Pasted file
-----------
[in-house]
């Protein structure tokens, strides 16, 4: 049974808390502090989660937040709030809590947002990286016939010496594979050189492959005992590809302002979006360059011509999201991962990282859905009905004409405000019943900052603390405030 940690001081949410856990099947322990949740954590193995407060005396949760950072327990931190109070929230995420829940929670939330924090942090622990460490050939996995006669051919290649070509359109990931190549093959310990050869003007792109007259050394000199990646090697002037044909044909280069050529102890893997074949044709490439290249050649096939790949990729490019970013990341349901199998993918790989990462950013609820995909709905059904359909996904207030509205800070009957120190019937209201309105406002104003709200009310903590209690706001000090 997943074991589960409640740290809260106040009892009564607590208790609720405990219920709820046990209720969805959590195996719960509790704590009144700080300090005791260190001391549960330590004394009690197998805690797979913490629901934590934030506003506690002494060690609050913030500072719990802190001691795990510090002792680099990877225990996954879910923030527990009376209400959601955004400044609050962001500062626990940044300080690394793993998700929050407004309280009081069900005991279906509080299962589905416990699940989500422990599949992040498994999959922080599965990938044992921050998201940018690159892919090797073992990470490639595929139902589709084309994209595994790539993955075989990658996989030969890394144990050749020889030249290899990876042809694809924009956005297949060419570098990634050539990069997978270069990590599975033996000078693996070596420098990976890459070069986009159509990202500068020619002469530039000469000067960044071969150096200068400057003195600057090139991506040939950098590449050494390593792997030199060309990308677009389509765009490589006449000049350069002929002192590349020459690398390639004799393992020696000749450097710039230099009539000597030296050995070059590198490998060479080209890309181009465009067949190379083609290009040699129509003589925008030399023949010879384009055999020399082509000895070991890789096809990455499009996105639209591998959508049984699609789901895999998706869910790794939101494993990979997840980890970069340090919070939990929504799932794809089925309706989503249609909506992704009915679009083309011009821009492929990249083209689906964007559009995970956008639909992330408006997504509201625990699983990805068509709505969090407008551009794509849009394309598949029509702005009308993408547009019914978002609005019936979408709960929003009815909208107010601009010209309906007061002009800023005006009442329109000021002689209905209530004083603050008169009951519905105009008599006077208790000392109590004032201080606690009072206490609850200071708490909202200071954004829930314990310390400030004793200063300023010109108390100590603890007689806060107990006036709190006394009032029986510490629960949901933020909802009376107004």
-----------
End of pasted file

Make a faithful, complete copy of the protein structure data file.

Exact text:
[in-house]
């Protein structure tokens, strides 16, 4: 049974808390502090989660937040709030809590947002990286016939010496594979050189492959005992590809302002979006360059011509999201991962990282859905009905004409405000019943900052603390405030 940690001081949410856990099947322990949740954590193995407060005396949760950072327990931190109070929230995420829940929670939330924090942090622990460490050939996995006669051919290649070509359109990931190549093959310990050869003007792109007259050394000199990646090697002037044909044909280069050529102890893997074949044709490439290249050649096939790949990729490019970013990341349901199998993918790989990462950013609820995909709905059904359909996904207030509205800070009957120190019937209201309105406002104003709200009310903590209690706001000090 997943074991589960409640740290809260106040009892009564607590208790609720405990219920709820046990209720969805959590195996719960509790704590009144700080300090005791260190001391549960330590004394009690197998805690797979913490629901934590934030506003506690002494060690609050913030500072719990802190001691795990510090002792680099990877225990996954879910923030527990009376209400959601955004400044609050962001500062626990940044300080690394793993998700929050407004309280009081069900005991279906509080299962589905416990699940989500422990599949992040498994999959922080599965990938044992921050998201940018690159892919090797073992990470490639595929139902589709084309994209595994790539993955075989990658996989030969890394144990050749020889030249290899990876042809694809924009956005297949060419570098990634050539990069997978270069990590599975033996000078693996070596420098990976890459070069986009159509990202500068020619002469530039000469000067960044071969150096200068400057003195600057090139991506040939950098590449050494390593792997030199060309990308677009389509765009490589006449000049350069002929002192590349020459690398390639004799393992020696000749450097710039230099009539000597030296050995070059590198490998060479080209890309181009465009067949190379083609290009040699129509003589925008030399023949010879384009055999020399082509000895070991890789096809990455499009996105639209591998959508049984699609789901895999998706869910790794939101494993990979997840980890970069340090919070939990929504799932794809089925309706989503249609909506992704009915679009083309011009821009492929990249083209689906964007559009995970956008639909992330408006997504509201625990699983990805068509709505969090407008551009794509849009394309598949029509702005009308993408547009019914978002609005019936979408709960929003009815909208107010601009010209309906007061002009800023005006009442329109000021002689209905209530004083603050008169009951519905105009008599006077208790000392109590004032201080606690009072206490609850200071708490909202200071954004829930314990310390400030004793200063300023010109108390100590603890007689806060107990006036709190006394009032029986510490629960949901933020909802009376107004």